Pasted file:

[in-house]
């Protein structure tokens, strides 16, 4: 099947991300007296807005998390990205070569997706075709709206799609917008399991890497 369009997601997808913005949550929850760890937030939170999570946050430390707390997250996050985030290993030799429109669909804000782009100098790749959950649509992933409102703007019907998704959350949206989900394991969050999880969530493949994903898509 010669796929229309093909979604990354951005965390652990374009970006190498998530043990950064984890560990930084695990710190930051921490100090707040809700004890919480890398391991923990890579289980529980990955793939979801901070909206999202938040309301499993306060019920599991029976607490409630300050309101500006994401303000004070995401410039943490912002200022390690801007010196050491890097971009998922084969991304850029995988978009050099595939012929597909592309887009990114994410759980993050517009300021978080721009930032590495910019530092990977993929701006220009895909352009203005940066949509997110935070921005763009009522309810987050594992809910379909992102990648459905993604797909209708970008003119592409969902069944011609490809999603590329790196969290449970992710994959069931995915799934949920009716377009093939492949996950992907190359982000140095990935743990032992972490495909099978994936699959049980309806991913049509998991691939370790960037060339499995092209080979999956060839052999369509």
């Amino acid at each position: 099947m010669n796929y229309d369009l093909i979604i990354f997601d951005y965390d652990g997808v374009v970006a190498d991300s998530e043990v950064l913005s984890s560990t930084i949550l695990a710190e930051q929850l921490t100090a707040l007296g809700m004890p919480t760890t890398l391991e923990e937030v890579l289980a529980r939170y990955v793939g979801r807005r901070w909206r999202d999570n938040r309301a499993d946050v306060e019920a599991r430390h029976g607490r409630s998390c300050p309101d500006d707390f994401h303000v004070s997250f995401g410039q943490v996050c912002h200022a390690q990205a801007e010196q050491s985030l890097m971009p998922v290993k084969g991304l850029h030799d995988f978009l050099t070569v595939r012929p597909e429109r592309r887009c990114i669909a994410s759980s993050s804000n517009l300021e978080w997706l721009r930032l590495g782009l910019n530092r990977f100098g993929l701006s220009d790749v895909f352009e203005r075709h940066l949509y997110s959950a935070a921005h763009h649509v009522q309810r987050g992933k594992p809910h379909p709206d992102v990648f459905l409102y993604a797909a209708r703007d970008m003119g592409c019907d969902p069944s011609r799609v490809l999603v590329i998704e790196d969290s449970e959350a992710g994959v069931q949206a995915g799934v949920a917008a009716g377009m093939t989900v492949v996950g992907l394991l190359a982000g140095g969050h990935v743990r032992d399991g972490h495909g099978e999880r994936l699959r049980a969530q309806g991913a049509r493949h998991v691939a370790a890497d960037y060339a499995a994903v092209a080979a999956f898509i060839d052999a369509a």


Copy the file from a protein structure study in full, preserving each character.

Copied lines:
[in-house]
């Protein structure tokens, strides 16, 4: 099947991300007296807005998390990205070569997706075709709206799609917008399991890497 369009997601997808913005949550929850760890937030939170999570946050430390707390997250996050985030290993030799429109669909804000782009100098790749959950649509992933409102703007019907998704959350949206989900394991969050999880969530493949994903898509 010669796929229309093909979604990354951005965390652990374009970006190498998530043990950064984890560990930084695990710190930051921490100090707040809700004890919480890398391991923990890579289980529980990955793939979801901070909206999202938040309301499993306060019920599991029976607490409630300050309101500006994401303000004070995401410039943490912002200022390690801007010196050491890097971009998922084969991304850029995988978009050099595939012929597909592309887009990114994410759980993050517009300021978080721009930032590495910019530092990977993929701006220009895909352009203005940066949509997110935070921005763009009522309810987050594992809910379909992102990648459905993604797909209708970008003119592409969902069944011609490809999603590329790196969290449970992710994959069931995915799934949920009716377009093939492949996950992907190359982000140095990935743990032992972490495909099978994936699959049980309806991913049509998991691939370790960037060339499995092209080979999956060839052999369509």
């Amino acid at each position: 099947m010669n796929y229309d369009l093909i979604i990354f997601d951005y965390d652990g997808v374009v970006a190498d991300s998530e043990v950064l913005s984890s560990t930084i949550l695990a710190e930051q929850l921490t100090a707040l007296g809700m004890p919480t760890t890398l391991e923990e937030v890579l289980a529980r939170y990955v793939g979801r807005r901070w909206r999202d999570n938040r309301a499993d946050v306060e019920a599991r430390h029976g607490r409630s998390c300050p309101d500006d707390f994401h303000v004070s997250f995401g410039q943490v996050c912002h200022a390690q990205a801007e010196q050491s985030l890097m971009p998922v290993k084969g991304l850029h030799d995988f978009l050099t070569v595939r012929p597909e429109r592309r887009c990114i669909a994410s759980s993050s804000n517009l300021e978080w997706l721009r930032l590495g782009l910019n530092r990977f100098g993929l701006s220009d790749v895909f352009e203005r075709h940066l949509y997110s959950a935070a921005h763009h649509v009522q309810r987050g992933k594992p809910h379909p709206d992102v990648f459905l409102y993604a797909a209708r703007d970008m003119g592409c019907d969902p069944s011609r799609v490809l999603v590329i998704e790196d969290s449970e959350a992710g994959v069931q949206a995915g799934v949920a917008a009716g377009m093939t989900v492949v996950g992907l394991l190359a982000g140095g969050h990935v743990r032992d399991g972490h495909g099978e999880r994936l699959r049980a969530q309806g991913a049509r493949h998991v691939a370790a890497d960037y060339a499995a994903v092209a080979a999956f898509i060839d052999a369509a």